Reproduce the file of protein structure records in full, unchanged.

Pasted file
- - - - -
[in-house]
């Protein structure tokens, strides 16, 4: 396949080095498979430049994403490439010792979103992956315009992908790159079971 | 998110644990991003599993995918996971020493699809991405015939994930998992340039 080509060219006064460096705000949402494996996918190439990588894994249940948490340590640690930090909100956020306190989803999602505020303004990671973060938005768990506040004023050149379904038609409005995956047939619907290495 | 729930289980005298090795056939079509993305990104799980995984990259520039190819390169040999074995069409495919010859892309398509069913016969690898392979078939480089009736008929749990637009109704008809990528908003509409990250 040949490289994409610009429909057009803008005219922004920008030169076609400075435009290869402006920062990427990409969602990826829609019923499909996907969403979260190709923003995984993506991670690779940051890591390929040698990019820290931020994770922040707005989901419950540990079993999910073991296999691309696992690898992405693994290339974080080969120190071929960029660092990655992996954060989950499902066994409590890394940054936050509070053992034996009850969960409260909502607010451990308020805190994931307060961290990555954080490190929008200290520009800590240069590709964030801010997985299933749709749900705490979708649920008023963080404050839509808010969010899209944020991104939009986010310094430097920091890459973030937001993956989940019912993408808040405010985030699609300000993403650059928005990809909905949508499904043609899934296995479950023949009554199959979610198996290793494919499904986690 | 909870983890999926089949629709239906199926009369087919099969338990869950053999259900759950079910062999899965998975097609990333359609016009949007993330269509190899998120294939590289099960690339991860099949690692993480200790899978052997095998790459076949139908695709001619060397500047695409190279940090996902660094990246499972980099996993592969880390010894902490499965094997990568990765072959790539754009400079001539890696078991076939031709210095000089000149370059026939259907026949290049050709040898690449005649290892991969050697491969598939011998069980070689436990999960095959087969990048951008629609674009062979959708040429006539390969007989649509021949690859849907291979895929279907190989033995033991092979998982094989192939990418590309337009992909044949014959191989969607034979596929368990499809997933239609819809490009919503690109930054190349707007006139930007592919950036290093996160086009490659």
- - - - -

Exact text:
[in-house]
């Protein structure tokens, strides 16, 4: 396949080095498979430049994403490439010792979103992956315009992908790159079971 | 998110644990991003599993995918996971020493699809991405015939994930998992340039 080509060219006064460096705000949402494996996918190439990588894994249940948490340590640690930090909100956020306190989803999602505020303004990671973060938005768990506040004023050149379904038609409005995956047939619907290495 | 729930289980005298090795056939079509993305990104799980995984990259520039190819390169040999074995069409495919010859892309398509069913016969690898392979078939480089009736008929749990637009109704008809990528908003509409990250 040949490289994409610009429909057009803008005219922004920008030169076609400075435009290869402006920062990427990409969602990826829609019923499909996907969403979260190709923003995984993506991670690779940051890591390929040698990019820290931020994770922040707005989901419950540990079993999910073991296999691309696992690898992405693994290339974080080969120190071929960029660092990655992996954060989950499902066994409590890394940054936050509070053992034996009850969960409260909502607010451990308020805190994931307060961290990555954080490190929008200290520009800590240069590709964030801010997985299933749709749900705490979708649920008023963080404050839509808010969010899209944020991104939009986010310094430097920091890459973030937001993956989940019912993408808040405010985030699609300000993403650059928005990809909905949508499904043609899934296995479950023949009554199959979610198996290793494919499904986690 | 909870983890999926089949629709239906199926009369087919099969338990869950053999259900759950079910062999899965998975097609990333359609016009949007993330269509190899998120294939590289099960690339991860099949690692993480200790899978052997095998790459076949139908695709001619060397500047695409190279940090996902660094990246499972980099996993592969880390010894902490499965094997990568990765072959790539754009400079001539890696078991076939031709210095000089000149370059026939259907026949290049050709040898690449005649290892991969050697491969598939011998069980070689436990999960095959087969990048951008629609674009062979959708040429006539390969007989649509021949690859849907291979895929279907190989033995033991092979998982094989192939990418590309337009992909044949014959191989969607034979596929368990499809997933239609819809490009919503690109930054190349707007006139930007592919950036290093996160086009490659």